Reminding him yet again why he prefers the respectful give-and-take you get from working with giant robots, Michael Bay has once again been forced to endure the non-robot sass of one of his human actors, who continue to display an annoying tendency to have dignity and opinions whenever Michael Bay is not there to scream at them through a megaphone. This time it was Hugo Weaving, voice of the villainous Megatron, who joined Shia LaBeouf and Megan Fox in dismissing his role in the Transformers franchise, probably while also failing to keep his back arched at a properly seductive angle: "I don’t regret doing it, but I very rarely do something if it’s meaningless. It was meaningless to me, honestly," Weaving told Collider of his quick voiceover gig, adding that he didn't mean this already not particularly nasty sentiment "in any nasty way."
But of course, it takes more than an assurance of no intended disrespect to prevent a Michael Bay explosion, and so the director once more took to the bully pulpit of his website to post this:
"Do you ever get sick of actors that make $15 million a picture, or even $200,000 for voiceover work that took a brisk one hour and 43 minutes to complete, and then complain about their jobs?
With all the problems facing our world today, do these grumbling thespians really think people reading the news actually care about trivial complaints that their job wasn’t “artistic enough” or “fulfilling enough”? I guess The Hollywood Reporter thinks so. What happened to people who had integrity, who did a job, got paid for their hard work, and just smiled afterward? Be happy you even have a job — let alone a job that pays you more than 98% of the people in America.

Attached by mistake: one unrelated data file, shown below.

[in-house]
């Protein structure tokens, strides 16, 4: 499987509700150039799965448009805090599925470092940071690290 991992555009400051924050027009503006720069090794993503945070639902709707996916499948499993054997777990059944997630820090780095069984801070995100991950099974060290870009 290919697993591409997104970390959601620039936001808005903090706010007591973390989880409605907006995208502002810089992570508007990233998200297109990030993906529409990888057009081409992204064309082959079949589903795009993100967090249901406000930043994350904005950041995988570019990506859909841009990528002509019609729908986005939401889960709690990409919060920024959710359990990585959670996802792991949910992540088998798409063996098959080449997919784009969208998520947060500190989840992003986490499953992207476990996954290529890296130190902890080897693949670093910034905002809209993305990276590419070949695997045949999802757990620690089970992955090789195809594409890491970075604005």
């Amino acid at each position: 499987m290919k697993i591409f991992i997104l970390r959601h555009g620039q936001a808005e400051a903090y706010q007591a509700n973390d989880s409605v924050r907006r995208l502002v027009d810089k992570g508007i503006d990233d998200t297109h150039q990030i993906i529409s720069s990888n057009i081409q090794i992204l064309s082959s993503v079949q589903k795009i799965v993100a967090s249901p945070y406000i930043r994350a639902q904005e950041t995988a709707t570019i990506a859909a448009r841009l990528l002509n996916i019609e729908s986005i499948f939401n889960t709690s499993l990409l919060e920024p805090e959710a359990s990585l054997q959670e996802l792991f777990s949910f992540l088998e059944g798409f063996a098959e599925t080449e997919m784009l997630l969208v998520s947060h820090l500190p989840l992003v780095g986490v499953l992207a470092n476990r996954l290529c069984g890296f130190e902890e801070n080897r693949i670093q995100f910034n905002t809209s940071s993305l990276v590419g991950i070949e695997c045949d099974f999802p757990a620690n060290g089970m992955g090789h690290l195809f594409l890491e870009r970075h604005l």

I have a wonderful idea for all those whiners: They can give their “unhappy job money” to a wonderful Elephant Rescue. It’s the David Sheldrick Wildlife Trust in Africa. I will match the funds they donate."
"And once this connection was established, where the actors who felt less than proud about their work on Michael Bay's films began donating to wildlife charities, all the elephants were saved. And good thing, too, since we needed them to fight the giant robots."—a historian, decades from now
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